I think I just smoked my Amp

Ummm… yeah… what the title says…

Just received a new pair of speakers, Thiel MCS1. I got them hooked up, powered up my pre and my amp, started playing a test track (a progressive house song), I immediately noticed a slight crackle in the right channel, and as soon as the song got to the part where the bass beat dropped, the amp went into protect mode. It stayed in protect for about five seconds, then the “operate” light came back on, but the audio did not return. I powered the amp down, tried powering back up, but the protect light immediately returned, but it was extremely dim. Now, the power switch does nothing; nothing lights up. I smelled the vents in the top, and nothing smelled burnt or out of the ordinary.

My uneducated guess is that the lower impedance (4ohm nominal, 3ohm minimum), strained an aging cap which then gave up the ghost, but really I have no idea. My previous speakers were a much easier load (10ohm) and the amp handled them just fine.


I really don’t know what to do now, but I’m bloody devastated.

My system: 


ARC D400


Auralic Aries


That's coincidental! Second thread today about a D400 that want bad. I hope that it's an inexpensive fix.

The D400 is a fairly old unit and given its high-current design, I’d be willing to bet that it’s the transistors that got exhausted vs a capacitor going bad. If transistors start to fail they will leak current one way or another and drive the amp into protection mode. Only way to know for sure is to send it to a tech, preferable Audio Research directly. I live one town south of their factory and they are incredible to deal with on service.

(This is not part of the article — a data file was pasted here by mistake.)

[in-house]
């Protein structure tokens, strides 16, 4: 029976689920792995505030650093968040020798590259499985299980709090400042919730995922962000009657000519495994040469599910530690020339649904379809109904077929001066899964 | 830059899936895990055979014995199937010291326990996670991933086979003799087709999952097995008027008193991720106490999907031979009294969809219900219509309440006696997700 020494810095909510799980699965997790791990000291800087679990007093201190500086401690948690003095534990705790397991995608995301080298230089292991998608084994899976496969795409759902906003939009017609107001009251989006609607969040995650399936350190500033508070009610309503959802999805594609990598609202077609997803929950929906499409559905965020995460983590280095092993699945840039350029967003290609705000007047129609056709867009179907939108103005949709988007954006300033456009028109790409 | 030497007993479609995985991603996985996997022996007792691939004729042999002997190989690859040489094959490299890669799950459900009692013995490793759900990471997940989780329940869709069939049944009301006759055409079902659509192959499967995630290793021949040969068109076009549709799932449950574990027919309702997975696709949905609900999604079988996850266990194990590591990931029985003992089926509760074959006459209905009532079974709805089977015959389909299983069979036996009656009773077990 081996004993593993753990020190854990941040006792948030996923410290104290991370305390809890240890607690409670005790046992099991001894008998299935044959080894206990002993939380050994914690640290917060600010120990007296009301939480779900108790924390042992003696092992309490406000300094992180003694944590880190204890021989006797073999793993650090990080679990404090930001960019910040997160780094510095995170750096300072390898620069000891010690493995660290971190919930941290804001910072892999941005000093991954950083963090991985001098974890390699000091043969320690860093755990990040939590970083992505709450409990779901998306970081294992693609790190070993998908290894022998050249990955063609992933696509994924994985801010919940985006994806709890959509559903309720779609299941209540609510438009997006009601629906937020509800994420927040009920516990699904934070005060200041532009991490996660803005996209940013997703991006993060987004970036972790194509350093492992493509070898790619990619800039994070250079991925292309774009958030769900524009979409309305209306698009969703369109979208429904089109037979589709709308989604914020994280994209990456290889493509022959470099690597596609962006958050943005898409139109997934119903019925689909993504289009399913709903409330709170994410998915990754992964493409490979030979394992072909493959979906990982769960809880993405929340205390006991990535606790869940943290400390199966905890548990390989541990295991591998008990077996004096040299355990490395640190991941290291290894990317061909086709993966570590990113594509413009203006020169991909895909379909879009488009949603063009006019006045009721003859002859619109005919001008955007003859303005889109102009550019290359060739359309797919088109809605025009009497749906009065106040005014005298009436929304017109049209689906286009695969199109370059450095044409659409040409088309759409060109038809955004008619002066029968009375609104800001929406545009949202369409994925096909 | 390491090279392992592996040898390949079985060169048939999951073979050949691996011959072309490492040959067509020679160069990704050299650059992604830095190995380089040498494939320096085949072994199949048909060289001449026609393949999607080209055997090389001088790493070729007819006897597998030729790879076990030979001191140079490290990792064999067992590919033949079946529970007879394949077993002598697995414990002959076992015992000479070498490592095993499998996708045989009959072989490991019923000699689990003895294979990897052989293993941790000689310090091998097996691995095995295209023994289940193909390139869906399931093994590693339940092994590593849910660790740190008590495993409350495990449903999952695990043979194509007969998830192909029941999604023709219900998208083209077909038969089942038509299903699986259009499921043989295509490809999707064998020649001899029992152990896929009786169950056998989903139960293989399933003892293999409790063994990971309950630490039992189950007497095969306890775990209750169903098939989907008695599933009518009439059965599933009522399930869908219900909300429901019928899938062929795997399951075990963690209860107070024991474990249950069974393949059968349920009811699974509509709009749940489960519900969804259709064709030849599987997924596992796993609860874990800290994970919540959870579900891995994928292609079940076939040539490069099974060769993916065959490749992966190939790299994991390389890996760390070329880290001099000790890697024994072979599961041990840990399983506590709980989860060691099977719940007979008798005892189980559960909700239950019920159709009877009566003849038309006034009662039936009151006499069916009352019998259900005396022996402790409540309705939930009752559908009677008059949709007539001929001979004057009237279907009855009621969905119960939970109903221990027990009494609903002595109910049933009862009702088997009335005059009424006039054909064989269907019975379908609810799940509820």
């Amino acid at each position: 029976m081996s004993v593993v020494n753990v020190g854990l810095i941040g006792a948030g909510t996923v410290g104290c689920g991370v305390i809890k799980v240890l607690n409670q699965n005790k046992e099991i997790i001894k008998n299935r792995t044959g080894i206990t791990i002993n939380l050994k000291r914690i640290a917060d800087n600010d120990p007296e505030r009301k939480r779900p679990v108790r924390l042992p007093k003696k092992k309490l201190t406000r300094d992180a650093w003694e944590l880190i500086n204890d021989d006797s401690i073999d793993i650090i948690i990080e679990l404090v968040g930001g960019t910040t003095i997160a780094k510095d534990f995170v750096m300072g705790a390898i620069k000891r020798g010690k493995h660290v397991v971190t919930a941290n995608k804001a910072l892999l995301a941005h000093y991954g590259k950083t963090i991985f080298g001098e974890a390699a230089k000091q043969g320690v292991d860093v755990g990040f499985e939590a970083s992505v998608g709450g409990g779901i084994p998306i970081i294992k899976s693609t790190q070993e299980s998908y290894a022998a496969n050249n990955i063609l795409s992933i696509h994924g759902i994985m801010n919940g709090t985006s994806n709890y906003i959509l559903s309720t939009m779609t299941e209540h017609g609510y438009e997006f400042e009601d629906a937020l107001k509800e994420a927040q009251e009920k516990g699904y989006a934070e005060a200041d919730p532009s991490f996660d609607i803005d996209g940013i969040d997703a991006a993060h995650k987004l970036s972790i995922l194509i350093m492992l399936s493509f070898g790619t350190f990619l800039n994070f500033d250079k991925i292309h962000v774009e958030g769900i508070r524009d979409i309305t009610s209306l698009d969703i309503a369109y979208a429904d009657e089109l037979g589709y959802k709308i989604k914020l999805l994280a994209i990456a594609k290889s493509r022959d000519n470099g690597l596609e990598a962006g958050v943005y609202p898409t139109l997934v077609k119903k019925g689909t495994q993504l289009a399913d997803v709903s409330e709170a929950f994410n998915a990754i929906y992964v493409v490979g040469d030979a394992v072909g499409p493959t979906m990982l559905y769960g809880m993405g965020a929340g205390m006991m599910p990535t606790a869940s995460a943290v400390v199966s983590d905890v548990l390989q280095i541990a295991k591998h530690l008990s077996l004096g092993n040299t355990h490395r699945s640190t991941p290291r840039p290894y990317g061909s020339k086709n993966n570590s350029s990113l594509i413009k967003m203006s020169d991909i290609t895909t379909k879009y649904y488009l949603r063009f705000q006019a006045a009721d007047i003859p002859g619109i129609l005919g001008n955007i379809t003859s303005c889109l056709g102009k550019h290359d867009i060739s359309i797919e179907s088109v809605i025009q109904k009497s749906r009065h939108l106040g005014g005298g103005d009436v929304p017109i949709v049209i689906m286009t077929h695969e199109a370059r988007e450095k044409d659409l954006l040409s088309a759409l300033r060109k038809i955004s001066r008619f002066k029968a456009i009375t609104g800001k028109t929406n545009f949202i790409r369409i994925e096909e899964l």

@rfnoise I don't think a filter cap failed. I think a fuse blew, which is why the amp faded out as you continued to try and power it up. The caps stored energy, which was drained off by trying to restart the amp.

Open it up and see if there are any obvious fuses. Hopefully the blown fuse is easy to spot. Replace with the same type and rating!

Check for fuses....that happened to me with my Ayre....sent it back to Ayre (expensive)....just replaced a fuse and sent it back.

Have you tried letting it cool down for 10 minutes (unplug it) or so before trying to power it up?
It would have no issue running into 4 ohm speaker loads.

If the fuse is blown, don’t replace it with an expensive "audiophile" fuse as the fuse might blow again as soon as you turn the amp on.

If the fuse does blow again, obviously the amp needs to go in for service.

And if the amp doesn’t turn on, then it still needs to go in for service.

If replacing the fuse works, then you’re one lucky guy.


The schematic shows two fuses. Most likely, one is at the power cord, the second is probably a rail fuse- which is located inside the amp.

I am with Ralph on this,  one or both fuses may have blown. Just try replacing them. (Of course, you can look at them and see if they are blown, too).

If a capacitor blew, you would see a darkened spot on the board or a distorted piece.